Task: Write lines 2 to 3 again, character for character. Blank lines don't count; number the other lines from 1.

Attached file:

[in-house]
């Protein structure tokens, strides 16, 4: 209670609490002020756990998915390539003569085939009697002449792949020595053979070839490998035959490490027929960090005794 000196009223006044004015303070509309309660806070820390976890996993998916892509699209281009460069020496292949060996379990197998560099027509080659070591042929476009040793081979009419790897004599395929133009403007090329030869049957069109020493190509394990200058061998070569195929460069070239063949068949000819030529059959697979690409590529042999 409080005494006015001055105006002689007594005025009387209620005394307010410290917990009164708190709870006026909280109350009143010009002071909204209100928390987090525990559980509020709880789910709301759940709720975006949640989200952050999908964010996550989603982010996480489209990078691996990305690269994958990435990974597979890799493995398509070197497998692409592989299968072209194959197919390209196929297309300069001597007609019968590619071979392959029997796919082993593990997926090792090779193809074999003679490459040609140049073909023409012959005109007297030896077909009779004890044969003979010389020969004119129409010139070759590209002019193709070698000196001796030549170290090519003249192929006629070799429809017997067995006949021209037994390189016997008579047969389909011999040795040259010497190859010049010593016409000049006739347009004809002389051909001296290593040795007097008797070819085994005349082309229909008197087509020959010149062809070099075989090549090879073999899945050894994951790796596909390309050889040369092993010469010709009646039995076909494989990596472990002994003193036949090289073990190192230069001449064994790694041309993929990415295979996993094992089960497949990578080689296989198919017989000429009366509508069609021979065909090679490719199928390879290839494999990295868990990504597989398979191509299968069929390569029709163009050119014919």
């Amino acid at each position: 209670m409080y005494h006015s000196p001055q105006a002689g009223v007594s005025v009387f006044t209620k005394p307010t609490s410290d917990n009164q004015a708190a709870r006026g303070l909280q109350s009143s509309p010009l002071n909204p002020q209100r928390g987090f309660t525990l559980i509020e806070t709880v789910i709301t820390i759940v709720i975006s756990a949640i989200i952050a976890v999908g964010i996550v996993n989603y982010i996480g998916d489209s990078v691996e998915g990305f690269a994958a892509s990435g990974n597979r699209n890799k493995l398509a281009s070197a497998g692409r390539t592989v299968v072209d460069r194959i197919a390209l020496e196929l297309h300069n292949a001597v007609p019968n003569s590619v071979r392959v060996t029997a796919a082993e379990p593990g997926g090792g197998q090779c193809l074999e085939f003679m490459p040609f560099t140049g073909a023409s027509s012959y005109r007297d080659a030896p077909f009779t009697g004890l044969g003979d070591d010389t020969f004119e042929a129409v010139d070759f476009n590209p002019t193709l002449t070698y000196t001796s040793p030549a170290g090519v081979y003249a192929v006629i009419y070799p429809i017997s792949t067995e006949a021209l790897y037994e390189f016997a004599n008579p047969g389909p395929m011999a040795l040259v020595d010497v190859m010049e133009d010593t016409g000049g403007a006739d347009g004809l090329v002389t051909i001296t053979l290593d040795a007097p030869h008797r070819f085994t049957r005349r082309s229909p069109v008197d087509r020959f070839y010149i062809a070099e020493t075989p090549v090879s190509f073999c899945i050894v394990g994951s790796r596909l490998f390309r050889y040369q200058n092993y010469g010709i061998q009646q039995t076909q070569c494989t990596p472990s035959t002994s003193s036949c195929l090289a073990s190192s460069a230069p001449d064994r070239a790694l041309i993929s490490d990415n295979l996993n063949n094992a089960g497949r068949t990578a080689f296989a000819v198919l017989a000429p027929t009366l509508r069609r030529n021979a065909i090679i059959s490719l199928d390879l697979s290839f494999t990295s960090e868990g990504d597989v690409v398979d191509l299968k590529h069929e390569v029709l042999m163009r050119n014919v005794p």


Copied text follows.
């Protein structure tokens, strides 16, 4: 209670609490002020756990998915390539003569085939009697002449792949020595053979070839490998035959490490027929960090005794 000196009223006044004015303070509309309660806070820390976890996993998916892509699209281009460069020496292949060996379990197998560099027509080659070591042929476009040793081979009419790897004599395929133009403007090329030869049957069109020493190509394990200058061998070569195929460069070239063949068949000819030529059959697979690409590529042999 409080005494006015001055105006002689007594005025009387209620005394307010410290917990009164708190709870006026909280109350009143010009002071909204209100928390987090525990559980509020709880789910709301759940709720975006949640989200952050999908964010996550989603982010996480489209990078691996990305690269994958990435990974597979890799493995398509070197497998692409592989299968072209194959197919390209196929297309300069001597007609019968590619071979392959029997796919082993593990997926090792090779193809074999003679490459040609140049073909023409012959005109007297030896077909009779004890044969003979010389020969004119129409010139070759590209002019193709070698000196001796030549170290090519003249192929006629070799429809017997067995006949021209037994390189016997008579047969389909011999040795040259010497190859010049010593016409000049006739347009004809002389051909001296290593040795007097008797070819085994005349082309229909008197087509020959010149062809070099075989090549090879073999899945050894994951790796596909390309050889040369092993010469010709009646039995076909494989990596472990002994003193036949090289073990190192230069001449064994790694041309993929990415295979996993094992089960497949990578080689296989198919017989000429009366509508069609021979065909090679490719199928390879290839494999990295868990990504597989398979191509299968069929390569029709163009050119014919």
């Amino acid at each position: 209670m409080y005494h006015s000196p001055q105006a002689g009223v007594s005025v009387f006044t209620k005394p307010t609490s410290d917990n009164q004015a708190a709870r006026g303070l909280q109350s009143s509309p010009l002071n909204p002020q209100r928390g987090f309660t525990l559980i509020e806070t709880v789910i709301t820390i759940v709720i975006s756990a949640i989200i952050a976890v999908g964010i996550v996993n989603y982010i996480g998916d489209s990078v691996e998915g990305f690269a994958a892509s990435g990974n597979r699209n890799k493995l398509a281009s070197a497998g692409r390539t592989v299968v072209d460069r194959i197919a390209l020496e196929l297309h300069n292949a001597v007609p019968n003569s590619v071979r392959v060996t029997a796919a082993e379990p593990g997926g090792g197998q090779c193809l074999e085939f003679m490459p040609f560099t140049g073909a023409s027509s012959y005109r007297d080659a030896p077909f009779t009697g004890l044969g003979d070591d010389t020969f004119e042929a129409v010139d070759f476009n590209p002019t193709l002449t070698y000196t001796s040793p030549a170290g090519v081979y003249a192929v006629i009419y070799p429809i017997s792949t067995e006949a021209l790897y037994e390189f016997a004599n008579p047969g389909p395929m011999a040795l040259v020595d010497v190859m010049e133009d010593t016409g000049g403007a006739d347009g004809l090329v002389t051909i001296t053979l290593d040795a007097p030869h008797r070819f085994t049957r005349r082309s229909p069109v008197d087509r020959f070839y010149i062809a070099e020493t075989p090549v090879s190509f073999c899945i050894v394990g994951s790796r596909l490998f390309r050889y040369q200058n092993y010469g010709i061998q009646q039995t076909q070569c494989t990596p472990s035959t002994s003193s036949c195929l090289a073990s190192s460069a230069p001449d064994r070239a790694l041309i993929s490490d990415n295979l996993n063949n094992a089960g497949r068949t990578a080689f296989a000819v198919l017989a000429p027929t009366l509508r069609r030529n021979a065909i090679i059959s490719l199928d390879l697979s290839f494999t990295s960090e868990g990504d597989v690409v398979d191509l299968k590529h069929e390569v029709l042999m163009r050119n014919v005794p």